Considering Audience at the Museum of Jurassic Technology

While Lindsay and I were in LA for AWP, we made a pilgrimage to what I can only call my own personal version of paradise: the Museum of Jurassic Technology.

If you’re not familiar with David Wilson’s extraordinary museum, do everything in your power rectify this right away! You’re seriously missing out. If you aren’t going to be visiting LA anytime soon, pick up a copy of Lawrence Weschler’s excellent book about the museum, Mr. Wilson’s Cabinet of Wonder.

The MJT is difficult to describe, but just imagine a dim, dated-looked museum squeezed into an unassuming storefront in Culver City. What seems at first to be some dusty provincial museum turns out to be crowded with the beautiful and the bizarre: a case of antique pipes, 3-D presentations about Athanasius Kircher,  dioramas of trailer parks, portraits of Soviet canine astronauts, and a rooftop columbarium. Some of the artifacts displayed are real. Some are entirely fabricated. Others still are half-true, facts stretched beyond the limits of reality, accurate information presented in intentionally misleading contexts. The MJT is a seamless and often unsettling blending of fact and fiction, and a riveting exploration of the role museums play in our cultural imagination.

Unsurprisingly, the MJT can be a confusing experience. Even those who come in knowing what to expect may have a hard time parsing the factual from the fantastic, and for those who arrive without any background or context, it’s downright disorienting. Chances are that in the course of your visit, you’ll hear more than one person turn to a companion and say, “Wait, is this for real?” Maybe one of those people will be you.

Personally, I find this confusion delightful. I love the uncertainty the museum produces: is this exhibit displaying fake artifacts about real people, or real artifacts about fake people? This is exactly the kind of bewilderment that delights me as a reader, and that I hope my own writing produces in readers. For my part, I am fascinated by the effect this kind of commingling of the real and the unreal can achieve–in the wonder their combination elicits in me.

But it’s definitely not everyone’s cup of tea. If the museum’s Yelp reviews are anything to go by, a lot of people just don’t get it. They go through the MJT like they would any other museum–treating its exhibits as fact.

For me, this raises some interesting questions about how audiences respond to challenging, difficult-to-categorize art — whether it’s a museum or a work of fiction. Most writers, at one time or another, have had the experience of sharing their work with someone who didn’t understand it at all, and it’s a plight that’s particularly common amongst writers who work on their weirder end of the spectrum. Maybe it was a well-intentioned relative, or that dude with a man-bun in your intermediate workshop, or even an instructor, but unless you’re very lucky, chances are you’ve encountered readers, in one form or another, who fundamentally misunderstand the project of your work. What my experience at the MJT got me thinking about is this: Does it really matter if someone doesn’t get it? Does the audience need to understand the author’s intentions in order to appreciate the work? Does a story, or museum, need to make sense? Are these necessary conditions for “success”, whatever that means?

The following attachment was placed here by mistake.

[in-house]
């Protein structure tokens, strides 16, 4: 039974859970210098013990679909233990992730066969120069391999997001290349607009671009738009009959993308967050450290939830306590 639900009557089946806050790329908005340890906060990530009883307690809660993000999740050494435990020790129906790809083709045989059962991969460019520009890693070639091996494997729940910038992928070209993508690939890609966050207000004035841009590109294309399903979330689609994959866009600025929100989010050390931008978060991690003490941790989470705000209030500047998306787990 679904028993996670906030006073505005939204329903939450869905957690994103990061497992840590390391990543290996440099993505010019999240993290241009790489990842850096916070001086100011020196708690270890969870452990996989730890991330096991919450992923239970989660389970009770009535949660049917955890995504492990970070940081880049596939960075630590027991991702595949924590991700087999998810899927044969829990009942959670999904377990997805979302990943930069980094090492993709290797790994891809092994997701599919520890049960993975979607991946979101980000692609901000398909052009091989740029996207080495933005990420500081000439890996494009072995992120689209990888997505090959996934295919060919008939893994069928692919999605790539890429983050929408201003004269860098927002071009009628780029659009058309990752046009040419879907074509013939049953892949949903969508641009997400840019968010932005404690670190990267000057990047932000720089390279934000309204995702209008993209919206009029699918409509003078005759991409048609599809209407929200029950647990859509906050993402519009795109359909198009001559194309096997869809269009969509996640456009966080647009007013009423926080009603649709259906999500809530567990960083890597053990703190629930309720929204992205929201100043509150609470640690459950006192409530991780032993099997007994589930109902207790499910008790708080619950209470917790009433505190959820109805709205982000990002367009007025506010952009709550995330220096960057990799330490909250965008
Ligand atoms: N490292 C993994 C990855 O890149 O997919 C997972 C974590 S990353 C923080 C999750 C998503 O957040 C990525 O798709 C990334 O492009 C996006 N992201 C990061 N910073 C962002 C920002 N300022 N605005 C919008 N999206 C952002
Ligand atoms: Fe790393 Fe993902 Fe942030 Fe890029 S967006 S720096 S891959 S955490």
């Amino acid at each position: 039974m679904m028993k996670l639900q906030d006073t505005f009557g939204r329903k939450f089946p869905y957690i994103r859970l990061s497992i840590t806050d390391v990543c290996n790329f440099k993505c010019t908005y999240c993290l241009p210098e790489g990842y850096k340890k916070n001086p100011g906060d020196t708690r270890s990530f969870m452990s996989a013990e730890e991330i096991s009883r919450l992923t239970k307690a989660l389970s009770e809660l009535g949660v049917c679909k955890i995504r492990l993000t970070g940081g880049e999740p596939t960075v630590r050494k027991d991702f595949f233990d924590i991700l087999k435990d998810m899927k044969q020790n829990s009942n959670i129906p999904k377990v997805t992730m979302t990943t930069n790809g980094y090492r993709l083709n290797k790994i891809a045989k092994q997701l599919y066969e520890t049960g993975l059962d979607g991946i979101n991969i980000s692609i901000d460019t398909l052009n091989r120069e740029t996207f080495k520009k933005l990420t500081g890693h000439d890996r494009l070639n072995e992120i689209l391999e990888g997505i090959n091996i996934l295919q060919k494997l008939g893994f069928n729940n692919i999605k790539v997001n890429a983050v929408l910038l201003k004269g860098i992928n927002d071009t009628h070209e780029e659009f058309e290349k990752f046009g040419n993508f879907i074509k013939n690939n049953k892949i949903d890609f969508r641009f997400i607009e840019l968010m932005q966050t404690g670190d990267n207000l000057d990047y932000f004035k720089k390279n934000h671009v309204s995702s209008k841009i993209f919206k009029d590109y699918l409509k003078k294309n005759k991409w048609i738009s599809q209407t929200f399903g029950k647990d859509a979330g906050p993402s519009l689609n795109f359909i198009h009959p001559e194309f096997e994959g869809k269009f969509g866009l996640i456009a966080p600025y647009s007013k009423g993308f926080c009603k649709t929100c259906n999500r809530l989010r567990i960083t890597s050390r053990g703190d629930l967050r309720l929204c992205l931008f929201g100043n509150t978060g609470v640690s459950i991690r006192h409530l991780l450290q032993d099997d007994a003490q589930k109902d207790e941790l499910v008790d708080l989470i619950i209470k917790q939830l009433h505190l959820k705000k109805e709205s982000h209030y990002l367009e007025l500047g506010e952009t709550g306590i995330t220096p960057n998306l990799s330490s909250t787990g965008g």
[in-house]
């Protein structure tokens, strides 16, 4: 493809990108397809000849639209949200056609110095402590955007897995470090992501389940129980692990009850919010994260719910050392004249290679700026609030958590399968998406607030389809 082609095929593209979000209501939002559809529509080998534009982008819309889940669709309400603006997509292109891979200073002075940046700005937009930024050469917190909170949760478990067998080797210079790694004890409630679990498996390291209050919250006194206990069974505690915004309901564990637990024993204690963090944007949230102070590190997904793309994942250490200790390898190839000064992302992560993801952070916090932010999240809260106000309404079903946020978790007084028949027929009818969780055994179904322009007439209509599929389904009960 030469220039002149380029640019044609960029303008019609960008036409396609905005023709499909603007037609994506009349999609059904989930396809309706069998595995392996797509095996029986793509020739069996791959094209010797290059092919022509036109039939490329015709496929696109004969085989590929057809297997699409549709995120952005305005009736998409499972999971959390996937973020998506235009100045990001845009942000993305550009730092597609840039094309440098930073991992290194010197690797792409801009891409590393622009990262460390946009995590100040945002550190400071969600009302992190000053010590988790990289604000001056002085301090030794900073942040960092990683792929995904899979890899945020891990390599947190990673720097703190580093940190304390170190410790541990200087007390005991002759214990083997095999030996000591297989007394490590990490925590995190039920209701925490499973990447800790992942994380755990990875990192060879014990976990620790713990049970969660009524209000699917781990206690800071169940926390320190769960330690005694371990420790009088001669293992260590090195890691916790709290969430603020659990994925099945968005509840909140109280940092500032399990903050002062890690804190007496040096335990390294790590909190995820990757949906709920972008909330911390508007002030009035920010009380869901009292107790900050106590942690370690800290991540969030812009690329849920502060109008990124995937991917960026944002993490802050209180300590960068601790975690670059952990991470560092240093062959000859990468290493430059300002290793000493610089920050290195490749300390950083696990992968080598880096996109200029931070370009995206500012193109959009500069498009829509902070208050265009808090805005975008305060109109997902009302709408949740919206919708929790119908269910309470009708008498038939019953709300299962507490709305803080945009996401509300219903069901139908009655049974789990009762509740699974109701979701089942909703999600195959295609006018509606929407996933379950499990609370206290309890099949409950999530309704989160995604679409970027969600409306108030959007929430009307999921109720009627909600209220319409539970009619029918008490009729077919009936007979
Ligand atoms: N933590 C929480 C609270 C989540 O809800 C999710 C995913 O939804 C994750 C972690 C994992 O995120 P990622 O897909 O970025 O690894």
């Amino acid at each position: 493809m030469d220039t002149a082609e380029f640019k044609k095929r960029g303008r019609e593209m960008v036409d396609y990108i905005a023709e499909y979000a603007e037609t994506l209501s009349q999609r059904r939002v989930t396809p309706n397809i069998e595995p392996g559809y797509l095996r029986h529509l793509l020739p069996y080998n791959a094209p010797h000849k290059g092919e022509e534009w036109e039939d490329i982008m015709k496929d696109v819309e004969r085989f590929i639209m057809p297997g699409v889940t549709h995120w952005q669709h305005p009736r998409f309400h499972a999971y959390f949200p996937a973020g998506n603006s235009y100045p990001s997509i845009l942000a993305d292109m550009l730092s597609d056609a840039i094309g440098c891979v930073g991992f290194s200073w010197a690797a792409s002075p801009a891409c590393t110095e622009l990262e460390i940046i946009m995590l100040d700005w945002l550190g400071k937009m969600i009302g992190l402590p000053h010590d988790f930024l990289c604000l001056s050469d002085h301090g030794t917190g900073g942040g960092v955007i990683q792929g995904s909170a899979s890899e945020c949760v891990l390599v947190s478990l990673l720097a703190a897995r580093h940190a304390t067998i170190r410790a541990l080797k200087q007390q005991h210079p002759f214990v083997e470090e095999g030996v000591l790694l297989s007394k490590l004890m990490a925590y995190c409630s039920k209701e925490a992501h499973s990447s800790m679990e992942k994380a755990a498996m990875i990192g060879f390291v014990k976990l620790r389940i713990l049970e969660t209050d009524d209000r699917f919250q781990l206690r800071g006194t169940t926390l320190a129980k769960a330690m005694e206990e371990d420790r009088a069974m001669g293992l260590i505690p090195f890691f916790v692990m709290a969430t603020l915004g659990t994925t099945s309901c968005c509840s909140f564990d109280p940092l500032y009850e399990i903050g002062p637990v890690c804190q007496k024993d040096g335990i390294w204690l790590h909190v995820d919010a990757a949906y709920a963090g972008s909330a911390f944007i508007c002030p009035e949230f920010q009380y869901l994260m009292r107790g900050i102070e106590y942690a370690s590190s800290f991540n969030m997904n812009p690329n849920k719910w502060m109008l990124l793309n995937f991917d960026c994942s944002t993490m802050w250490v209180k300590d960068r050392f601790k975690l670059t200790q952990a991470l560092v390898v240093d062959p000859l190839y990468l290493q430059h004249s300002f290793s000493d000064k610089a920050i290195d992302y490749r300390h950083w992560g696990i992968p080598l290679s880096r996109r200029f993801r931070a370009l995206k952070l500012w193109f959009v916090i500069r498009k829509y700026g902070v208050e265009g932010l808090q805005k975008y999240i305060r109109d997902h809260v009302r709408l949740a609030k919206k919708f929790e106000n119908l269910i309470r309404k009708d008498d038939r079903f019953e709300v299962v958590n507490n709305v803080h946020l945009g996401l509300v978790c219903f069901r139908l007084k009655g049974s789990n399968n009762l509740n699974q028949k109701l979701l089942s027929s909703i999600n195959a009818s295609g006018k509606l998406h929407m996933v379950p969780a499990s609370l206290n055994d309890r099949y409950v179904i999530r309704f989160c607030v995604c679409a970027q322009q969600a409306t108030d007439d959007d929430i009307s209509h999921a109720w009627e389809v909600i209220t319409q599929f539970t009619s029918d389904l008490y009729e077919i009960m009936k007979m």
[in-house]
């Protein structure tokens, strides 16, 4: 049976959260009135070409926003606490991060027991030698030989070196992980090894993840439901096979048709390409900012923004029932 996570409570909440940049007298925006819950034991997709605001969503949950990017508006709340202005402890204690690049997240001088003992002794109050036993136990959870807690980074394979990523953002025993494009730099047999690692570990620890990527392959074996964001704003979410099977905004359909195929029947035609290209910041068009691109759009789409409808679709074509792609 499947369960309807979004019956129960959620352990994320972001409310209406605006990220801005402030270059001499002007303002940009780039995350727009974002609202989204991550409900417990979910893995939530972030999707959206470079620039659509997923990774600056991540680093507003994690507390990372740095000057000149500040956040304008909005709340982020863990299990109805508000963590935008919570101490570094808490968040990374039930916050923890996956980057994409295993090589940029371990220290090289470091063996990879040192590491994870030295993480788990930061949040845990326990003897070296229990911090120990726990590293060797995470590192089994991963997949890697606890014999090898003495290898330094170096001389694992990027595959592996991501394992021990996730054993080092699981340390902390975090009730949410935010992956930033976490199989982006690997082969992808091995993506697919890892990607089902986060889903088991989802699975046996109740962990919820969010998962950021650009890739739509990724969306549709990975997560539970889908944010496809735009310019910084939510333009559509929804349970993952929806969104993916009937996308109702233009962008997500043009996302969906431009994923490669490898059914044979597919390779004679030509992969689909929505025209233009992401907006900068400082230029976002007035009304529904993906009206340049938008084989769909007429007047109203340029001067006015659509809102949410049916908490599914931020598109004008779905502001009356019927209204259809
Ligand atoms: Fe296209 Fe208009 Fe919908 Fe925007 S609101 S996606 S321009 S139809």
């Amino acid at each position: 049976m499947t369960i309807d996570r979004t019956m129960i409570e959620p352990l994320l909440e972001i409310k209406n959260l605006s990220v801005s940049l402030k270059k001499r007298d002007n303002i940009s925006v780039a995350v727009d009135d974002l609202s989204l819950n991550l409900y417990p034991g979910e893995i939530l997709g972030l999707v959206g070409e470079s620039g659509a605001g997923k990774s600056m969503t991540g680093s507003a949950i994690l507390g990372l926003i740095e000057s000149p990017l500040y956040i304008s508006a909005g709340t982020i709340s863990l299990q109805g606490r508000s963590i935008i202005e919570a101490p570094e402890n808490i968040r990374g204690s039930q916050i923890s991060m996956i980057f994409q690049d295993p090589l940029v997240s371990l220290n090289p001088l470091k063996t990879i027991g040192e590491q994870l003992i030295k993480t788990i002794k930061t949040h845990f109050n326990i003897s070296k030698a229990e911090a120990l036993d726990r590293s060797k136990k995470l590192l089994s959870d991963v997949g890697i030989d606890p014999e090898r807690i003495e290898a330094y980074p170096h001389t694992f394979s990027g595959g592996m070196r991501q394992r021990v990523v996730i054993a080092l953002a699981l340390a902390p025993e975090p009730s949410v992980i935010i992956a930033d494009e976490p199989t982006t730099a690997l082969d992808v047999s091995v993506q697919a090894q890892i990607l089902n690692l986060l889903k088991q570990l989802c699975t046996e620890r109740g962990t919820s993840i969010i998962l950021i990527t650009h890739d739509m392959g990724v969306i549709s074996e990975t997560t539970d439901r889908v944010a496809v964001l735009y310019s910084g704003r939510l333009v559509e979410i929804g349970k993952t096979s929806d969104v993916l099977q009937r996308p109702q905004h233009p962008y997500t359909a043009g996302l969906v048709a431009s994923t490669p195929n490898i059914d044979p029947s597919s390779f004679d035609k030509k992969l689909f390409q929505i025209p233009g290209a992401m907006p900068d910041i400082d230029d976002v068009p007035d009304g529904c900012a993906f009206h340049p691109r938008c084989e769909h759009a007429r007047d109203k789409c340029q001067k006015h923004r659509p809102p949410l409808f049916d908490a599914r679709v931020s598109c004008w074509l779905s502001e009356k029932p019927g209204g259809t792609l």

In the case of the MJT, I would say understanding is almost entirely beside the point. There’s plenty of room at the table for people who “misread” the MJT as a conventional museum. In fact, it may not even be fair to call it “misreading”, since the MJT seems designed to deliberately cultivate such misunderstandings. David Wilson’s exhibits intentionally muddy the waters. To my mind, the MJT is much more about the wonder of museum-going than it is about parsing fact from fiction. The goal, as I see it, is to experience something extraordinary. It doesn’t seem to matter if we leave the museum confused, or uncertain, or even believing untrue information, as long as our visit has amazed us in some way.

In many respects, I feel the same is true for writing weird fiction. As painful as it can be to have one’s intentions misunderstood by our audience, I’m not sure that understanding is really the goal. Does the reader need to understand what the haunting represents metaphorically in order to be unsettled by a ghost story? Probably not. Does it make a difference if I know unequivocally why Alice begins to levitate in Barbara Comyns’ wonderful novel The Vet’s Daughter? Ultimately, it doesn’t matter what I make of that moment, because the image is so extraordinarily powerful and the event affects the narrative regardless of whether I “get it” or not. While weird fiction isn’t necessarily free from the constraints of “sense” and psychological accuracy we impose on realist writing, those expectations can sometimes be beside the point.

None of this is to say that the audience’s experience is irrelevant. What we take away from a story, or an exhibit, is, of course, important. But I think one of the particular joys of the weird, something it excels at especially well, is that it makes room for the audience’s efforts to find make meaning, embracing that uncertainty–even finding wonder in it.

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